The Western Wall is a powerful symbol of Jewish faith and unity. It is also a reminder of the suffering the Jewish people have undergone over the centuries, and of God's presence in the Temple.

Jews’ relationship with Israel and their love for the Holy Land cannot be fully captured by mere words. Only the person who experiences this remarkable attachment can understand it. Eretz Yisrael, or the Land of Israel, is more than just the land God promised to Abraham and his descendants; it is the land at the very centre and core of all Jewish beliefs and practices.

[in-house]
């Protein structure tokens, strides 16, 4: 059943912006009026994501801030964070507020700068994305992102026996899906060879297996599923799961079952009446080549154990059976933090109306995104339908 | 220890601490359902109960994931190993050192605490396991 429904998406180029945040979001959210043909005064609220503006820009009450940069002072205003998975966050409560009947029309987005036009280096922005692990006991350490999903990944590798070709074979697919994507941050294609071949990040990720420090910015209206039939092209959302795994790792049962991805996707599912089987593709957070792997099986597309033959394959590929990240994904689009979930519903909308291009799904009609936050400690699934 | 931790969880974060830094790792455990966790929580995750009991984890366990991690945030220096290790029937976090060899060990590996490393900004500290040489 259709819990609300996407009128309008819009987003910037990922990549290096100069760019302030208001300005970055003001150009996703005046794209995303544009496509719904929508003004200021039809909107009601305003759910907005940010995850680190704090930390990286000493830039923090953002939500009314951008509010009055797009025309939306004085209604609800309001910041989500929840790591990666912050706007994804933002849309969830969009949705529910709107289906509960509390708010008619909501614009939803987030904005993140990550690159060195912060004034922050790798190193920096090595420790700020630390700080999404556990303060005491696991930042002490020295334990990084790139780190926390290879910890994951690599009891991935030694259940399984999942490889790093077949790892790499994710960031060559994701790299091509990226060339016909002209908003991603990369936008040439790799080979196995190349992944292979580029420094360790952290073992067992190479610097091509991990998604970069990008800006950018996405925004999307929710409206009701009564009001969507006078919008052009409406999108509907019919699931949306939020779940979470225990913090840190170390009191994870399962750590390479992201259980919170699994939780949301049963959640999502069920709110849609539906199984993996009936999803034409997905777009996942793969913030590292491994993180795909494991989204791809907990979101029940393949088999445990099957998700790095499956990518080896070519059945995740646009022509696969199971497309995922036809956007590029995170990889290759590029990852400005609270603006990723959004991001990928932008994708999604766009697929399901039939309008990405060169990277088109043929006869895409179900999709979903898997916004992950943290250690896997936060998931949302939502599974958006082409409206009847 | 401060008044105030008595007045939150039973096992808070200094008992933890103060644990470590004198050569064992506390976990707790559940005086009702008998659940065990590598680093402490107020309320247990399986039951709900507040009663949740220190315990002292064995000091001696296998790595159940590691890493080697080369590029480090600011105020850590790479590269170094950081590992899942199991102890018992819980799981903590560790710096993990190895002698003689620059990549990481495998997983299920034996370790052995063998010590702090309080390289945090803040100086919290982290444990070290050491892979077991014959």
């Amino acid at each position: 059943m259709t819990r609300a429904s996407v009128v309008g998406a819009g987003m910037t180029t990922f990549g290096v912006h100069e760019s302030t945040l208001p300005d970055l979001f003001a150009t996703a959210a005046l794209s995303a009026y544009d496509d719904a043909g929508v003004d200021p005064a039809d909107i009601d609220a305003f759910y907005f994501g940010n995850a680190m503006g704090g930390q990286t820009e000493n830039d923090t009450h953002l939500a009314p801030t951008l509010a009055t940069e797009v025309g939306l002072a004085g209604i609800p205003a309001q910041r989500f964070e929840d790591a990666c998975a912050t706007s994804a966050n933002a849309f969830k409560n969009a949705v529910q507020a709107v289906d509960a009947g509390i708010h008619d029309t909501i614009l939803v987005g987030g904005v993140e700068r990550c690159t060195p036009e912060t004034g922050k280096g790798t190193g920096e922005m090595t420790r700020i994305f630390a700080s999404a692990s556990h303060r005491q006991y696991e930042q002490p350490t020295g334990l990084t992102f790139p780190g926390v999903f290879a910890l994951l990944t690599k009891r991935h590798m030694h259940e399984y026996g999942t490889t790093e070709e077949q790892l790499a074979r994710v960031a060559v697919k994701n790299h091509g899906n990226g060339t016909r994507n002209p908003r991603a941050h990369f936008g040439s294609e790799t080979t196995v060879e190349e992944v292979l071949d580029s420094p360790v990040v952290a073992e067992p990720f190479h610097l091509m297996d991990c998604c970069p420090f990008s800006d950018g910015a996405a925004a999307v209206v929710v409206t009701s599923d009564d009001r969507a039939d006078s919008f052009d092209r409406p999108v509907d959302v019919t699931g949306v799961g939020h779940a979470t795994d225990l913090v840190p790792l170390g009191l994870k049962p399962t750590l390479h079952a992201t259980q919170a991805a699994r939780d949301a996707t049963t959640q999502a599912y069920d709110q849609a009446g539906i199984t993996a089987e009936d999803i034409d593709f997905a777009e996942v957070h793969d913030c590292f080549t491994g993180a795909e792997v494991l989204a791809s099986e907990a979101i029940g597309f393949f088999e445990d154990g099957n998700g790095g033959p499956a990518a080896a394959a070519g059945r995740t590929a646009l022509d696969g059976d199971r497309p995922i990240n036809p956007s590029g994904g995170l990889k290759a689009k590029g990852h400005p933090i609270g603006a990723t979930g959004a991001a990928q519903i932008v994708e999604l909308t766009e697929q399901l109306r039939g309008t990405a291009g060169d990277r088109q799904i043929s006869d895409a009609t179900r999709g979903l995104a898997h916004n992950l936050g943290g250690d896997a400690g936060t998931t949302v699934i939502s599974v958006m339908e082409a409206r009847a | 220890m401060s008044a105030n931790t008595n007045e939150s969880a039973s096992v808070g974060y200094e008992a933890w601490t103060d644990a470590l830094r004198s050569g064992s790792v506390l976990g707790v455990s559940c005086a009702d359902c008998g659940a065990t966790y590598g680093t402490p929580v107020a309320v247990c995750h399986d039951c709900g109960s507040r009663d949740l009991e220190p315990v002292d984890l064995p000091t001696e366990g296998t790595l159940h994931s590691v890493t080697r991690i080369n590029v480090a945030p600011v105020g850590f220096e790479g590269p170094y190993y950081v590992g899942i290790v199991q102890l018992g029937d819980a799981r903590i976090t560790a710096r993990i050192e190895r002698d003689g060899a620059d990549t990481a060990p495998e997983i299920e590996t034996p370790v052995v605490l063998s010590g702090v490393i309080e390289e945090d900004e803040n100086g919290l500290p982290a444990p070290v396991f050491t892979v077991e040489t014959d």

What does Israel mean to the contemporary Jew? It means that God has not abandoned His people, that He is true to His word. Israel’s existence for more than a halfcentury strengthens our will and determination to continue the heritage of Abraham, Isaac, and Jacob-- to go forward, through God’s provision, as Jews.

After the Holocaust and the loss of 6 million Jews, one-third of them children, many Jews wondered whether it was possible to continue believing in God's covenant with Israel. Like Ezekiel overlooking the valley of Sheol, they stood in the ashes of Auschwitz, Buchenwald and Treblinka and asked, "Can these dead dry bones live again?"

But a miracle occurred soon after with the birth of the State of Israel in 1948. God breathed life into those bones and they came together, sinew to sinew, bone to bone. They took on flesh and spirit. They arose and were reborn in Jerusalem as the Lord comforted His people and redeemed Zion.